AirPods Pro review: Better in every way
BY KARISSA BELL
Apple's new AirPods Pro are much pricier, and much better, than previous versions.(IMAGE: KARISSA BELL / MASHABLE)
AirPods Pro $249
Impressive noise cancellation for the size • Water resistance • Way more comfortable than other in-ear buds
Silicone tips feel like they could wear out easily • Battery life is a little worse with noise cancellation
The Bottom Line
AirPods Pro deliver enough upgrades to make even the biggest skeptics true believers.
It's been three years since Apple launched its first AirPods. In that time, the plastic wireless earbuds have gone from widely derided (remember the memes?) to so popular that seemingly every other tech giant is trying to come up with its own version.
But there's a reason why most haven't been able to come close. Not only does Apple have a pretty comfortable head start, but the things that make AirPods so popular — their size and simplicity for iPhone owners — have proven almost impossible to match. Not to mention, no other company has the full power of Apple's branding machine behind it, which has helped transform the buds into a veritable status symbol.
At $249 — $100 more than the original — expectations for the "Pro" versions are understandably high. But after wearing them for almost an entire day, I feel that Apple has more delivered on this promise.
AirPods Pro not only improve over previous versions in just about every way, the biggest improvements — noise cancellation, comfort, and sound quality — are big enough that even the most hardened AirPods skeptics will be hard-pressed to complain.
New AirPods, who this
If you were disappointed that Apple's second-generation AirPods were almost completely identical to the original buds, then you'll appreciate that the "Pro" AirPods got a total redesign. Everything from the shape of the case to the size of the actual earbuds has changed.
The first thing you notice is the case. One of the best things about AirPods (and the one that has proved most difficult for others to copy) is the size of its charging case, which is often compared to dental floss.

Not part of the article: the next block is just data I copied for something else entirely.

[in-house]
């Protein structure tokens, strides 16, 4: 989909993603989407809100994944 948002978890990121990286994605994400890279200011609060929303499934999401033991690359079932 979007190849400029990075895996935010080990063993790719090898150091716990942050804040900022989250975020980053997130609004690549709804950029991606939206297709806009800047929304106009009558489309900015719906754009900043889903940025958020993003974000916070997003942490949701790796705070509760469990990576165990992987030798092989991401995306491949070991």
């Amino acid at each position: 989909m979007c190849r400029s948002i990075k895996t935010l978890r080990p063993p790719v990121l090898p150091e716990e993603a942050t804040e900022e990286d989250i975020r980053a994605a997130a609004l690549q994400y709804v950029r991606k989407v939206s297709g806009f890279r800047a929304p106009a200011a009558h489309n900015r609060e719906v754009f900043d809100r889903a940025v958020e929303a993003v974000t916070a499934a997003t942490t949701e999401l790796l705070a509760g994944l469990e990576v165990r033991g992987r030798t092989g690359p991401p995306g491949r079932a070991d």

The AirPods Pro case is a bit larger than its predecessor but not by much. It's shorter and wider, but the thickness is about the same (and like Apple's second-gen AirPods, it also charges wirelessly or via a lightning cable). Some might be a little disappointed with the added size, but it's really not enough to make much of a difference. It’s still easy to slip into just about any pocket, including the small “watch pocket” on most jeans.
The AirPods Pro case is shorter and wider than the original, but not much bigger overall.(IMAGE: KARISSA BELL / MASHABLE)
A set of original AirPods (left) and AirPods Pro (right), which are shorter and wider.(IMAGE: KARISSA BELL / MASHABLE)
Most importantly, it provides an additional 24 hours of battery life, which is good because Apple's new noise cancellation will drain your AirPods battery a little bit faster than before. I haven't had enough time to put Apple's battery life claims to the test yet, but so far both the buds and the charging case have performed as expected.
Like the case, the buds themselves are also shorter and wider. The ear tips have soft silicone covers, similar to in-ear buds made by companies not named Apple, and the tips are much shorter than older AirPods.
I'll talk more about fit in a minute but just to get it out of the way: yes, these are extremely comfortable. Probably the most comfortable in-ear buds I've ever worn.